Kitsch go chic

Kitsch go chic

Designer Nida Mahmood, young and quirky, creates an imaginary Begum Butterfly, who celebrates the quirks of Indian colours, finds Ankita Jain

A mix of floral elements in sepia washed colour palette to some bright happy hues. From strong indigo and white cutout flowers to old china roses in shades of rich blues, all interspersed with geometrics like checks and stripes. Can’t make the association, right? That’s what Nida Mahmood is hoping to do with her begum butterfly, as she likes to call it.

“The collection is a creative girl’s imagination, named Begum Butterfly, which runs into crazy nooks and crannies, weaving colourful stories and spinning dramatic yarns. Her entourage of pigtails and ponys pick colourful flowers and blue mushrooms from the blue mountain. She rides across the blue constellation on her blue circus elephant named blue Pushpa. It is a melange of vintage and bright colours, indigo blue and some classic black and white,” she smiles, her glittering nose ring and bindi as quirky as her collection. She further adds, “I do ‘attitude’ clothing. It may be a tunic or a sari. I do fusion, a bit of Indo-Western and a bit of men’s clothing.” Nida is launching her new collection at the ongoing fashion week as a part of Satya Paul’s first ever pret label Club SP. 

Known for her distinct designs and eclectic usage of colours, Nida puts her design aesthetic in her capsule collection for the new label that includes 20 distinct styles from her. “It caters to the modern Indian woman looking to follow trends without compromising on her comfort and sensibilities. Using some of iconic Satya Paul prints and colours, the label offers leisure, work and evening wear selections. The ready-to-wear line offers choice of wearing the styles in multiple ways in colours that are lush and soft mixed with bright hues.”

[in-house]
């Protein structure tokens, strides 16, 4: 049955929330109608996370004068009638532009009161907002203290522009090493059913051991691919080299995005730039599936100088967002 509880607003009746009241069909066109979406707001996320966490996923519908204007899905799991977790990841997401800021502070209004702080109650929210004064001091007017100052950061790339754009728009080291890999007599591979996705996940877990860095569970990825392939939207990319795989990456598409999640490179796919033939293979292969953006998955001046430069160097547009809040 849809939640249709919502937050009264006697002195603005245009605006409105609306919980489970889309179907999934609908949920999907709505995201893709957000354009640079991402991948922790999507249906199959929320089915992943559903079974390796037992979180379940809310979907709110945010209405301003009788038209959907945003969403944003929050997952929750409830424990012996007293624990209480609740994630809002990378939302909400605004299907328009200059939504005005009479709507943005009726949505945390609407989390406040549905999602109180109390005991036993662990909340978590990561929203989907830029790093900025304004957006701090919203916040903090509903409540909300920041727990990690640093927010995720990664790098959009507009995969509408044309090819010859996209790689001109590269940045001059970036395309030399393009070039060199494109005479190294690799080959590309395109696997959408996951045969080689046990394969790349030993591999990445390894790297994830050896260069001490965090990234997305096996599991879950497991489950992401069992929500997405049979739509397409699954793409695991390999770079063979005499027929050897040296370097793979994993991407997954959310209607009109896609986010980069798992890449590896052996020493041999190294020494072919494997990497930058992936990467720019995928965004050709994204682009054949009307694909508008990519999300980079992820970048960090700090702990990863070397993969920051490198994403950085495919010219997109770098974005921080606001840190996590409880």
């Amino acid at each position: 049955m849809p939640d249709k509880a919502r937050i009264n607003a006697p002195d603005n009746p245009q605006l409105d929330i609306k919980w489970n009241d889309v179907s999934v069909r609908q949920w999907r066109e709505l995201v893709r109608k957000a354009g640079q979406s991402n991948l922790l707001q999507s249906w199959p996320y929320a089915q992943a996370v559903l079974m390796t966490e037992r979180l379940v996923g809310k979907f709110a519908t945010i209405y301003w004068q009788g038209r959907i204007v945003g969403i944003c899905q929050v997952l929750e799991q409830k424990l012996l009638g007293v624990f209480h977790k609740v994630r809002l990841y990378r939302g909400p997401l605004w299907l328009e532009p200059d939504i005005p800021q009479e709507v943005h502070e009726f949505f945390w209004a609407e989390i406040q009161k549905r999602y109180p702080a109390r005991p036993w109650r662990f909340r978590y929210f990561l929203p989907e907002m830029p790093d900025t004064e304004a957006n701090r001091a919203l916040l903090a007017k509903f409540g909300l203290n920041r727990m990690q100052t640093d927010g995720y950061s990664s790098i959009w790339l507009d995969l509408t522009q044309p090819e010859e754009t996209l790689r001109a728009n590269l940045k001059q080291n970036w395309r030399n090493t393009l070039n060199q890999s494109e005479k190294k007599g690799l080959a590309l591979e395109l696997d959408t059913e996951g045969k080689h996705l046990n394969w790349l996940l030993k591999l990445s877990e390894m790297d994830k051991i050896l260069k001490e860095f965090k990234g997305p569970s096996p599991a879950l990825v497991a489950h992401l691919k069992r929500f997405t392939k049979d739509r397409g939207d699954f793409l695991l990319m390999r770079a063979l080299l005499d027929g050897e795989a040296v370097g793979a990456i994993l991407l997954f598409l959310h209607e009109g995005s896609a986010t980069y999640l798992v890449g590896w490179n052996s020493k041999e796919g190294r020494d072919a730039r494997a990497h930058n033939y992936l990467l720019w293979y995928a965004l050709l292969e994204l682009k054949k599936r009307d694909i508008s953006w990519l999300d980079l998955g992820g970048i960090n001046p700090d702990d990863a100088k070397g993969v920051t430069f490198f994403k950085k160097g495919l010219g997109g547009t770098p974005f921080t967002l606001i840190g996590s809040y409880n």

Her saris are fodder for much more conversation. Inspired by the colourful quilts that people living in the streets use, these panelled six-yards have a strange mix of blended fabrics like butter moss, moss crepe, textured moss, snake moss, bauble georgette, laser cut georgette and poly voil. “As a designer I like to dramatise. I don’t like to ‘match’ things.” Earlier she had also gone a step ahead and created a rage by getting her models to wear a sari-blouse over a pair of jeans. And it was such a super-hit idea that she has Indians, NRIs and phirangs lining up for it for their beach-side or on-the-cliff weddings. “They want to wear Indian clothes, and also Western…they want to dance…” and her do just fits in right. “But it’s more exciting when an Indian client wants to wear this — there you know you’ve broken through. Nida’s breakthrough is quite something considering she’s from a family of doctors who were quite aghast when she opted for fashion designing. Her parents stood by her.

Nida, known for her quirky style sensibilities, is all praise for those who dare to unleash a personal style statement. “It is a refreshing change to see someone display their taste, instead of following the herd. It speaks of confidence and individuality, which are important in any space. Your outlook makes a lot of difference,” she says. With no godfather in the fashion industry, she’s worked her way till here, learning hands-on with top designers like Hemant Trivedi, Manish Malhotra and Aki Narula, Kavita Bhartia, Ranna Gill and Puja Nayyar. Before foraying into the design world, Nida was expressing her thoughts and innovative ideas through painting.

“For someone who didn’t know what her design sensibility was, I’ve managed to come a long way and defined Indian kitsch in a lot of ways,” she says. But what her future holds, she chooses not to define.



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